Will 2024 be a better year for the UK economy
2 January 2024
The new year is traditionally a hopeful time, where we contemplate the exciting possibilities that a fresh start can offer us. But this January, our optimism has been tempered by a deluge of dire economic announcements at the years end.
It seems 2023 – a truly dismal year for the UK economy which saw tens of thousands of businesses buckle under the dual pressures of rising costs and falling sales – was determined to have the last word. Most of us had barely finished putting up our Christmas decorations before the bad news began trickling into our inboxes.
No wonder then that confidence in the economy is extremely low right now, with two thirds of UK companies expressing concerns over what 2024 will mean for their business. Are these fears unfounded, I hear you ask, or can we expect another year of economic turmoil?
Let’s get the bad news out of the way first.
The UK economy is shrinking. As we enter 2024, we are already halfway towards a technical recession. ONS figures reveal GDP fell between July and September last year, and flatlined in the previous quarter. If this trend continues into quarter four, a real possibility as GDP dropped by 3% in October, then we will be facing our first recession since the height of the Covid outbreak.
Government debt is also spiralling out of control, exceeding 100% of GDP for the first time since the 1960s. With UK businesses straddled with £50 billion of tax debts, we can expect HMRC to continue using the aggressive collection and enforcement tactics it adopted last year to refill the government depleted coffers. This means more winding up petitions, stricter criteria for time-to-pay agreements, and more companies forced into liquidation. The Centre for Economics and Business Research predicts 28,000 UK companies will face insolvency in 2024.
As for the cost-of-living crisis, food prices continue to rise, though at a slower pace, and according to Ofgem, energy prices are set for yet another increase in early 2024.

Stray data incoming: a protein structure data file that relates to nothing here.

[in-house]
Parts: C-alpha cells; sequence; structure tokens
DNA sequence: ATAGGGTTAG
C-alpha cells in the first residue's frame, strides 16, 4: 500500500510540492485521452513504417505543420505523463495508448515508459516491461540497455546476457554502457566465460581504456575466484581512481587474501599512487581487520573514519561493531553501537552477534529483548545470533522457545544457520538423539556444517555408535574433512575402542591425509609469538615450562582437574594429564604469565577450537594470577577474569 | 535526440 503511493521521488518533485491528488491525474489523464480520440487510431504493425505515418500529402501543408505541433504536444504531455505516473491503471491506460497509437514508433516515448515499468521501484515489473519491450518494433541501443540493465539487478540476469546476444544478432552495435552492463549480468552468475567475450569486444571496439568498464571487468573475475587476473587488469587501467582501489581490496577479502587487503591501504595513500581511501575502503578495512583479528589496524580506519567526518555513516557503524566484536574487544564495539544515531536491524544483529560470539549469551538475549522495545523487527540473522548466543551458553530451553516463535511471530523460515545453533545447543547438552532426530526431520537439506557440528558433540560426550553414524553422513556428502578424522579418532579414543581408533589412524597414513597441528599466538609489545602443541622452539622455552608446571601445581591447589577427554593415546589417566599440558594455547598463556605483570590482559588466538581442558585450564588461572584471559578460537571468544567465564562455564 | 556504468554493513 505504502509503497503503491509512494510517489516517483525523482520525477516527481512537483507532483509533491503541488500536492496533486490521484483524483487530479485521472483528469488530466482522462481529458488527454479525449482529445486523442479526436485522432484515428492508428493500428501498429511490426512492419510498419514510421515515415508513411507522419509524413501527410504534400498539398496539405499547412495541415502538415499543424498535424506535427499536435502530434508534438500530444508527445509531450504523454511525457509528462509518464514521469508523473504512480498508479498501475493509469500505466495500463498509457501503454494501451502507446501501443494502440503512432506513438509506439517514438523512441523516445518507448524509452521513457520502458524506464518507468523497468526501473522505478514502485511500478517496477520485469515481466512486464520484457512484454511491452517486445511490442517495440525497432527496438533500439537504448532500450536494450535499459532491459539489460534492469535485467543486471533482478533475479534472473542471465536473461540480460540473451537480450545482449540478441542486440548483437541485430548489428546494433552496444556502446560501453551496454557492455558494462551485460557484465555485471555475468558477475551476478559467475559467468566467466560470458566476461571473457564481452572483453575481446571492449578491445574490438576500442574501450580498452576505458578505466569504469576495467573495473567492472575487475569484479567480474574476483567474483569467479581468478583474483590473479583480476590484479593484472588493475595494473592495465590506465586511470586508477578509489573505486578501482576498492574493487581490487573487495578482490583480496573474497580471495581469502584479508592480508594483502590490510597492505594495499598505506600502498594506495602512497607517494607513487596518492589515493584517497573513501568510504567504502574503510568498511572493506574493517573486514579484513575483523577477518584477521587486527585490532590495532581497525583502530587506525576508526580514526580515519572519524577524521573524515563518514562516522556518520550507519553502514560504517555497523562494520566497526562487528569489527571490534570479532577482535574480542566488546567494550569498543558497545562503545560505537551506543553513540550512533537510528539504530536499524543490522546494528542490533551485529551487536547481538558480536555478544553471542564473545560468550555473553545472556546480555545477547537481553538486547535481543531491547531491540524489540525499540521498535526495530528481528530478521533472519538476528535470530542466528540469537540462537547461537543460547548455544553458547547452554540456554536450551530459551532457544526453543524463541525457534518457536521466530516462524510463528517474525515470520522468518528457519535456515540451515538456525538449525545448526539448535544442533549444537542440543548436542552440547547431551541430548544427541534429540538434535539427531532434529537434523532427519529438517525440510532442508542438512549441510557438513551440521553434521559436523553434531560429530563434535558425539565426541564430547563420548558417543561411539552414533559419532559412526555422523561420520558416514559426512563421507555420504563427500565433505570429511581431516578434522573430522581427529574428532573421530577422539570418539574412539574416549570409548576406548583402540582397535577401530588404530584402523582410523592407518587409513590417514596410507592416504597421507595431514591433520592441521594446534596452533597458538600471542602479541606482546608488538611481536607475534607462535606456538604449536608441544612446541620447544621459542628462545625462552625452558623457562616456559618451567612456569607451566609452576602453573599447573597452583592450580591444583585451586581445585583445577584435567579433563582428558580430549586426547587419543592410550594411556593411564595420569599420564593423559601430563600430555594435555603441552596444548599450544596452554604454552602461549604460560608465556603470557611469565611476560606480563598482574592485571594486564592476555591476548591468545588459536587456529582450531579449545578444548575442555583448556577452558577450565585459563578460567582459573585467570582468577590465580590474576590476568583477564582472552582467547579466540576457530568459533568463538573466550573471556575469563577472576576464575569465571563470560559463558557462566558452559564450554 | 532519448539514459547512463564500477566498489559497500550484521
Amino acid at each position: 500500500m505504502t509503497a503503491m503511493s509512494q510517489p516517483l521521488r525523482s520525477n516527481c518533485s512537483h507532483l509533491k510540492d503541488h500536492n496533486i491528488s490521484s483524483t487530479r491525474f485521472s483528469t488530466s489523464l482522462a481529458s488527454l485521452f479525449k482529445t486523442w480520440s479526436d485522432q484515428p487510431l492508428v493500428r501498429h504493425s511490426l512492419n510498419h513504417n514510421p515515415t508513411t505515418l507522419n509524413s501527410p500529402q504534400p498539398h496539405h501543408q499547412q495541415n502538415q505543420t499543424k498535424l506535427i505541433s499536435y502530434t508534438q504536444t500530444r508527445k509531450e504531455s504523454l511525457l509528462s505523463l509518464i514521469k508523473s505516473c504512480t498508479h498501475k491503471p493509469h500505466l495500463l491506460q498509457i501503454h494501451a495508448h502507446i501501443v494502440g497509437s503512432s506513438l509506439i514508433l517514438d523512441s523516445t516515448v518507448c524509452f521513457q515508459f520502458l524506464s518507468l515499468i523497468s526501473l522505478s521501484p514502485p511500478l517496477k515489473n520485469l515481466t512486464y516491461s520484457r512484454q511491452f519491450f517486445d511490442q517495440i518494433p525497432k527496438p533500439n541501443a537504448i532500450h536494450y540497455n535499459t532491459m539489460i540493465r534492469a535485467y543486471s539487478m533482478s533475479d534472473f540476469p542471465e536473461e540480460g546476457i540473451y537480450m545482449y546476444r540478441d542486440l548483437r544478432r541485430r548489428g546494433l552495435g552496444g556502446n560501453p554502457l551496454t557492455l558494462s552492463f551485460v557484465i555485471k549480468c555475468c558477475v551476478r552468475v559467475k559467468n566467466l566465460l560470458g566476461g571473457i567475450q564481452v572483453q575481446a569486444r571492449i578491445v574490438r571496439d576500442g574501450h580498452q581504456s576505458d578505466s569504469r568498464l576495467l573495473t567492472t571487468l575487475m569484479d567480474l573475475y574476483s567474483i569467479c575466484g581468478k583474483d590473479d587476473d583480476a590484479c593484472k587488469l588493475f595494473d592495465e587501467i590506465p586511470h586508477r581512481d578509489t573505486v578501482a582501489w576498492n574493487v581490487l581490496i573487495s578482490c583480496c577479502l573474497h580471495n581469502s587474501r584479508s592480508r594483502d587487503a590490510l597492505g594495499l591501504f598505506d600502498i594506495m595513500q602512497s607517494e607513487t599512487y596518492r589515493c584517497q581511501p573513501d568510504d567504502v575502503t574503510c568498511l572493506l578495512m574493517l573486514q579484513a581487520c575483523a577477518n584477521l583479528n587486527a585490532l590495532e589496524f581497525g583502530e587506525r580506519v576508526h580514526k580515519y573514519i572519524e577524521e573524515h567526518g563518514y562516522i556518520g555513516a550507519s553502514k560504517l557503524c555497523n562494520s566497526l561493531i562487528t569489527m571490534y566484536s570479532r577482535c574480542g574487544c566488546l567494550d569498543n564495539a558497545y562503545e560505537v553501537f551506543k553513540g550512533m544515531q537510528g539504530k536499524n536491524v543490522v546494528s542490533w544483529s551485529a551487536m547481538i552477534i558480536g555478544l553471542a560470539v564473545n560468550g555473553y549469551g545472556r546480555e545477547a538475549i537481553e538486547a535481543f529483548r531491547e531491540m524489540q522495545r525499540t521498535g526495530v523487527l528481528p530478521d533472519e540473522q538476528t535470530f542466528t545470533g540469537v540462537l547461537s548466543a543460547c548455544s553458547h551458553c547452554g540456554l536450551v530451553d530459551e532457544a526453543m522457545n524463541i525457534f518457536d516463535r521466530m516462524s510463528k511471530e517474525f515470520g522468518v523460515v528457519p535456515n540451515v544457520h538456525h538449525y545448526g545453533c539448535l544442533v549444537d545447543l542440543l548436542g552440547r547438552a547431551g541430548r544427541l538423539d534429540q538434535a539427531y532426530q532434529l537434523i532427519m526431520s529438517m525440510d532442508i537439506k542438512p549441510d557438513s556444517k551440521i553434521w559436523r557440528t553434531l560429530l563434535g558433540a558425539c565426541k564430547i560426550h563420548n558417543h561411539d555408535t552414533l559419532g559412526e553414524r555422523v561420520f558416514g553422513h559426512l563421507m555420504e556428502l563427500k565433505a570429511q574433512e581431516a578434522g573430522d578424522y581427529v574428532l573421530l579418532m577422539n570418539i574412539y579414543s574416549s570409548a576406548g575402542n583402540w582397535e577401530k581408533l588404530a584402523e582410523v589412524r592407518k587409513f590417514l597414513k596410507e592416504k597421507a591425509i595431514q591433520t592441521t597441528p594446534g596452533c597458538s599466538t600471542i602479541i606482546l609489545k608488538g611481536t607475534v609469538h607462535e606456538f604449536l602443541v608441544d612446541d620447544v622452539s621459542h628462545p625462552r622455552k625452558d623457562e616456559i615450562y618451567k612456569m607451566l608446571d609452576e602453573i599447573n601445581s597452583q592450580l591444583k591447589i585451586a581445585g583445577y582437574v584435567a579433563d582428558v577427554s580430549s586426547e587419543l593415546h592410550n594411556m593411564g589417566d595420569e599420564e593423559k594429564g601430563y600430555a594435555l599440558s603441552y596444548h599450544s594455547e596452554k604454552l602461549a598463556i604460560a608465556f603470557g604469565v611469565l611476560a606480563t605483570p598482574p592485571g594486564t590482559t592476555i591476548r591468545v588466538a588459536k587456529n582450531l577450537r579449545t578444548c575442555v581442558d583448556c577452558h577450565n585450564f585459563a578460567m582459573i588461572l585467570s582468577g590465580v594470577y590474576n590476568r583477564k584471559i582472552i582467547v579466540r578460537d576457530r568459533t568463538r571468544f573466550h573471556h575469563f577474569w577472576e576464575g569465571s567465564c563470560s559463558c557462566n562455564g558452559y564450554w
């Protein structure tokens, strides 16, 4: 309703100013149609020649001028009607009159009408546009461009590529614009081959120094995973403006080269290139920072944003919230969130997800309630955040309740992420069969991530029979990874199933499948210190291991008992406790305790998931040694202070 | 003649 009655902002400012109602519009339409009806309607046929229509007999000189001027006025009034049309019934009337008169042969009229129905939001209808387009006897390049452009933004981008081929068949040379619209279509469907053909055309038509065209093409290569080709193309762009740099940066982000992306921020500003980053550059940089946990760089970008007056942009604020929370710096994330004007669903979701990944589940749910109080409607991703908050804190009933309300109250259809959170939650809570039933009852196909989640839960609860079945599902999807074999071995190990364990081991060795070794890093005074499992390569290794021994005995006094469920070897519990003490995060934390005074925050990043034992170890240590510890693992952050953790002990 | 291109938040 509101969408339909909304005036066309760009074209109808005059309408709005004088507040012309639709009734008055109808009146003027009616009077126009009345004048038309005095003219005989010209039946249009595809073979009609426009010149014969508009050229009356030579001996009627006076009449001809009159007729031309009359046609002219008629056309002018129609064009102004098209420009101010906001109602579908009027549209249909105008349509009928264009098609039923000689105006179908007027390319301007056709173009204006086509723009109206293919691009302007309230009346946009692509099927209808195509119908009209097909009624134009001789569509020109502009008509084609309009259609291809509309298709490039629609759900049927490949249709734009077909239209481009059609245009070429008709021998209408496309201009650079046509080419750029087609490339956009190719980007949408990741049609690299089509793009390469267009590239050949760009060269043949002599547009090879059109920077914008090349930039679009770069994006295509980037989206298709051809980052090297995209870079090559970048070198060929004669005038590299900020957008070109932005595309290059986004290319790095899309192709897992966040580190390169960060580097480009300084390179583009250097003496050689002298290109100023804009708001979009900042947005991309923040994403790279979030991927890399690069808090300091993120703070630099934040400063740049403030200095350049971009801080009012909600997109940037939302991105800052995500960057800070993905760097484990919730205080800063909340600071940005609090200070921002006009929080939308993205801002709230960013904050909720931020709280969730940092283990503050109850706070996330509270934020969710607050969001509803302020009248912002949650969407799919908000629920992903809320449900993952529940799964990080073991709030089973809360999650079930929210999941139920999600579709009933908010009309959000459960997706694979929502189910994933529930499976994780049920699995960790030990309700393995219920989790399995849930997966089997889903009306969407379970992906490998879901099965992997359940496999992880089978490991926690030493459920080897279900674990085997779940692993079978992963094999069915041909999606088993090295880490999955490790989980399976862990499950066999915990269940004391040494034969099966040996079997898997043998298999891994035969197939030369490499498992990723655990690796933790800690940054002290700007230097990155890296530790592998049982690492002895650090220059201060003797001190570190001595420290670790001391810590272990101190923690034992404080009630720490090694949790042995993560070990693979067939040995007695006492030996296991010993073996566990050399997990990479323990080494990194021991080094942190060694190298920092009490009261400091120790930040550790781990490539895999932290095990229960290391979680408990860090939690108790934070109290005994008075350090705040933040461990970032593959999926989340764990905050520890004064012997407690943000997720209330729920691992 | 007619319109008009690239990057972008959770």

Now for the good news.
Inflationary pressures are starting to ease. Inflation dropped by 3.9% in November, well above what was expected. While this is still far above the 2% rate the Bank of England aims for, it does mean the government has lived up to its promise to cut inflation in half. Lower fuel prices are also a welcome reprieve for British businesses, as is the rallying effect the drop in inflation had on the UK stock market.
Expectations are now high that the Bank of England will lower interest rates in 2024, offering much-needed relief for businesses who have seen the cost of debt skyrocket on the heels of 14 consecutive interest rate rises.
It is also possible the risk of a recession has been overstated. It certainly wouldn’t be the first time we’ve avoided a recession by the skin of our teeth, and even if we do slide into a recession, it could prove as short-lived as in 2020. There is no reason yet to believe it will have anywhere near the impact of the 2008 crash.
We won’t know for certain until the ONS releases the quarter four figures in March, so let’s not borrow trouble. Focus instead on ensuring the businesses you work with are as strong as they possibly can be, so they are fighting fit to face whatever challenges 2024 presents.
Key to this, is getting the right support. If a company has debts, they should seek professional advice to cut costs through loan consolidation or repayment plans. If there are concerns over unprofitable elements of the business, restructuring to protect profits is a viable option.
Whatever issues a business is facing, there are usually solutions if you catch the problem early enough. My advice to struggling firms is this, instead of waiting and hoping for an economic upturn to save the business, make it your new year’s resolution to seek out practical solutions to put it back on a stable footing, come what may.